In fact, the Guinness book of world records claims the longest pickleball rally was over 16,000 shots and took well over 6 hours. It should be noted though, that this was not in a competitive or tournament-level environment. It was purely for fun and for the record.
An entertaining rally at the tournament level is usually anywhere between 7 to 15 shots in length.
Rallies don’t last forever. They can be long and grueling, but they have to come to an end at some point. You lose a rally in pickleball when you commit a fault, and there are many ways to do this.
The most common way to lose a rally is when your opponent hits a shot you can’t return. This happens when the ball bounces twice on your side of the court — as long as all the shots are in-bounds.
Sometimes your opponent will hit a powerful shot that lands in bounds before flying past you (this is called a passing shot), and other times they’ll make a more subtle play that softly bounces twice on your side of the court. In either case, you lose the rally.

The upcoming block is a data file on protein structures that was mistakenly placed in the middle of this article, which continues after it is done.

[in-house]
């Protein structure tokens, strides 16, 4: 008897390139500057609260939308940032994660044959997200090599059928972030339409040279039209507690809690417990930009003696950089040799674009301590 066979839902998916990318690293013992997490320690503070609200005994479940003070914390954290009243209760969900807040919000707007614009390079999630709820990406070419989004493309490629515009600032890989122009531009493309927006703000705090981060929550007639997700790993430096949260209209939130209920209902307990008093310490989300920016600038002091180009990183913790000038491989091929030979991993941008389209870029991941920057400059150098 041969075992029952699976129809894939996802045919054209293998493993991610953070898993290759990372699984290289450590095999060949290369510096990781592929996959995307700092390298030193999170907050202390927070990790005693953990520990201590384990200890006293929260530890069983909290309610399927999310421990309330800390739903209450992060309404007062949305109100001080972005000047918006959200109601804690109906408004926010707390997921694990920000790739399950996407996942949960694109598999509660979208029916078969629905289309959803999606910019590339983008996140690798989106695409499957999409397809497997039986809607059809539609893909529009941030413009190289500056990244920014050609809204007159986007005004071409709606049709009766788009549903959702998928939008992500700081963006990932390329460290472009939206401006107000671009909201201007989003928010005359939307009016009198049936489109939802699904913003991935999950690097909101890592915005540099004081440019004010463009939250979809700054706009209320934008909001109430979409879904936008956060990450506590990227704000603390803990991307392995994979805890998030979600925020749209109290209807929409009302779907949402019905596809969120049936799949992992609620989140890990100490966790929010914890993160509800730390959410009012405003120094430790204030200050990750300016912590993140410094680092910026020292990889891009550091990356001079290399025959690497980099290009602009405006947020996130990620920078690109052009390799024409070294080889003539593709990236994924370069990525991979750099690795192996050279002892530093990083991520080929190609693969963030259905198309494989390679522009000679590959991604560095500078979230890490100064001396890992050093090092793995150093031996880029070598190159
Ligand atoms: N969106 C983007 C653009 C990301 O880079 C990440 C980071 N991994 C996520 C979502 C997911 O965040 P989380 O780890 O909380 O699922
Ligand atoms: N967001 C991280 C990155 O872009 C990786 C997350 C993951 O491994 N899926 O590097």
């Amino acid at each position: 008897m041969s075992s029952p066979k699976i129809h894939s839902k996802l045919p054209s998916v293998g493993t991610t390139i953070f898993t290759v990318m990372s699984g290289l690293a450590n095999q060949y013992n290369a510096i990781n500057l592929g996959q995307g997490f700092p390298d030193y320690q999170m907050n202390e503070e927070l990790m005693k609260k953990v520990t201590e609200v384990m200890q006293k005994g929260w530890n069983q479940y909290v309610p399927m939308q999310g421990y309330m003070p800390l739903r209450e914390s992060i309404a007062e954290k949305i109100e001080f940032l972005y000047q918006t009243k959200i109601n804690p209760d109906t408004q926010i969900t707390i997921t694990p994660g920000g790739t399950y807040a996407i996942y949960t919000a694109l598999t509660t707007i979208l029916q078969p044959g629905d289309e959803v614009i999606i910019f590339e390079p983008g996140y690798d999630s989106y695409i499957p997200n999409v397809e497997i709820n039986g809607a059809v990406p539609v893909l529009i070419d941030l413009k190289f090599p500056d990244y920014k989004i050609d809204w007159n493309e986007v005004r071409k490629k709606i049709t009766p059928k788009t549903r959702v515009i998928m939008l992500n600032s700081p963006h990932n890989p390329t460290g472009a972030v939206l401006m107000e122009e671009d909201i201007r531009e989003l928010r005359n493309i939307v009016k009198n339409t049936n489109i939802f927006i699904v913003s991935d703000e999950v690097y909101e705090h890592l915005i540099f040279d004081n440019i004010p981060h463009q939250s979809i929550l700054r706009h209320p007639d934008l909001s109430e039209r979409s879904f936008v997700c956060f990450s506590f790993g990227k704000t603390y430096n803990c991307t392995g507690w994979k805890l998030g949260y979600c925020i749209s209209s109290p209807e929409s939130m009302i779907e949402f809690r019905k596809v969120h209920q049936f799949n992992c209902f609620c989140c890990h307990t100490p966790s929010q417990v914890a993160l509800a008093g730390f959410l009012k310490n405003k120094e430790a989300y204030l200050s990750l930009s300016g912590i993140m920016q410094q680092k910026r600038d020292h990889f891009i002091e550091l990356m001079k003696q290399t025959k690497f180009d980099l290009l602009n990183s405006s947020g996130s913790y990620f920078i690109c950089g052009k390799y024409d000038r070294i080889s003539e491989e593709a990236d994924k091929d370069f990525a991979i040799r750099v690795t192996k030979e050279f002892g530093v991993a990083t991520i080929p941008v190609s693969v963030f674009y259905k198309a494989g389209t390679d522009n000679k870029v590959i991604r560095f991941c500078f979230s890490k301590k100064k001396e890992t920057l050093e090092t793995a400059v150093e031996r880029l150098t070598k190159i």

And depending on who served, a point may or may not be awarded.
In pickleball, you must play the ball in bounds on the opponent’s side of the net. If you mess that up, you lose the rally. There are two main ways to hit the ball out of play. The first way is by hitting it onto your opponent’s side of the net but outside the boundary lines. More specifically the sidelines and baseline.
The ball is also considered “out of play” if you fail to hit it over the net and it stays on your side of the court.
One of the features of pickleball that makes it so unique is the rectangle stretching out seven feet from either side of the net, called the ‘no-volley zone.’ Players can hit the ball from this area, but it must bounce first. If you hit the ball in mid-air from this area on the court before it bounces it’s another fault that ends the rally.
Sideout scoring in pickleball is a system used where players can’t earn points unless they’re serving. If the serving player or team loses a rally, they lose that serve and the next player in line serves. You can only earn points if you or your team served to start the rally.